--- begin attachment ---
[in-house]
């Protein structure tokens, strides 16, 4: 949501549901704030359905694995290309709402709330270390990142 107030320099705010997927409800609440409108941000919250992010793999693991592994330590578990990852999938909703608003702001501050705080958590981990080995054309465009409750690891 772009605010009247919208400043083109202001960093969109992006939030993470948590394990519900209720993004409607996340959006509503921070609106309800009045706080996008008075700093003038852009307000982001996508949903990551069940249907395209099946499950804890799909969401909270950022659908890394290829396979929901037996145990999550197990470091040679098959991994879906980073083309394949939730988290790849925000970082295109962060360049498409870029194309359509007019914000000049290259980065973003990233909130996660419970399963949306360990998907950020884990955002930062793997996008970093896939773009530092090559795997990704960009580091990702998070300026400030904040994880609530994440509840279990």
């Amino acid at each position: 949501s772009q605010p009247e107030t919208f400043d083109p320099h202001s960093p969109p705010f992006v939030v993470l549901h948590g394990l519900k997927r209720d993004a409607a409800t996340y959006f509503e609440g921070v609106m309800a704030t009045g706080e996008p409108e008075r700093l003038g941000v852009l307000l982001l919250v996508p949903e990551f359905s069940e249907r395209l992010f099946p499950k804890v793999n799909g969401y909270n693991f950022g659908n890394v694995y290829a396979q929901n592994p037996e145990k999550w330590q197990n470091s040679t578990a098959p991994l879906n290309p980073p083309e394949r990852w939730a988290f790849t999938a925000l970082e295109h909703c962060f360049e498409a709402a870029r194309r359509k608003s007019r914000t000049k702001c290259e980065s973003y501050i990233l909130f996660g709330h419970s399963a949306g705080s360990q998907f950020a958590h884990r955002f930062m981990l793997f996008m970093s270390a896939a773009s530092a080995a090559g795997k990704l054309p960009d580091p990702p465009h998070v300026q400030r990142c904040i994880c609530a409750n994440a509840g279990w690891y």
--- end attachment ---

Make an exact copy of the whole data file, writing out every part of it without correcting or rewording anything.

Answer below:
[in-house]
């Protein structure tokens, strides 16, 4: 949501549901704030359905694995290309709402709330270390990142 107030320099705010997927409800609440409108941000919250992010793999693991592994330590578990990852999938909703608003702001501050705080958590981990080995054309465009409750690891 772009605010009247919208400043083109202001960093969109992006939030993470948590394990519900209720993004409607996340959006509503921070609106309800009045706080996008008075700093003038852009307000982001996508949903990551069940249907395209099946499950804890799909969401909270950022659908890394290829396979929901037996145990999550197990470091040679098959991994879906980073083309394949939730988290790849925000970082295109962060360049498409870029194309359509007019914000000049290259980065973003990233909130996660419970399963949306360990998907950020884990955002930062793997996008970093896939773009530092090559795997990704960009580091990702998070300026400030904040994880609530994440509840279990």
């Amino acid at each position: 949501s772009q605010p009247e107030t919208f400043d083109p320099h202001s960093p969109p705010f992006v939030v993470l549901h948590g394990l519900k997927r209720d993004a409607a409800t996340y959006f509503e609440g921070v609106m309800a704030t009045g706080e996008p409108e008075r700093l003038g941000v852009l307000l982001l919250v996508p949903e990551f359905s069940e249907r395209l992010f099946p499950k804890v793999n799909g969401y909270n693991f950022g659908n890394v694995y290829a396979q929901n592994p037996e145990k999550w330590q197990n470091s040679t578990a098959p991994l879906n290309p980073p083309e394949r990852w939730a988290f790849t999938a925000l970082e295109h909703c962060f360049e498409a709402a870029r194309r359509k608003s007019r914000t000049k702001c290259e980065s973003y501050i990233l909130f996660g709330h419970s399963a949306g705080s360990q998907f950020a958590h884990r955002f930062m981990l793997f996008m970093s270390a896939a773009s530092a080995a090559g795997k990704l054309p960009d580091p990702p465009h998070v300026q400030r990142c904040i994880c609530a409750n994440a509840g279990w690891y």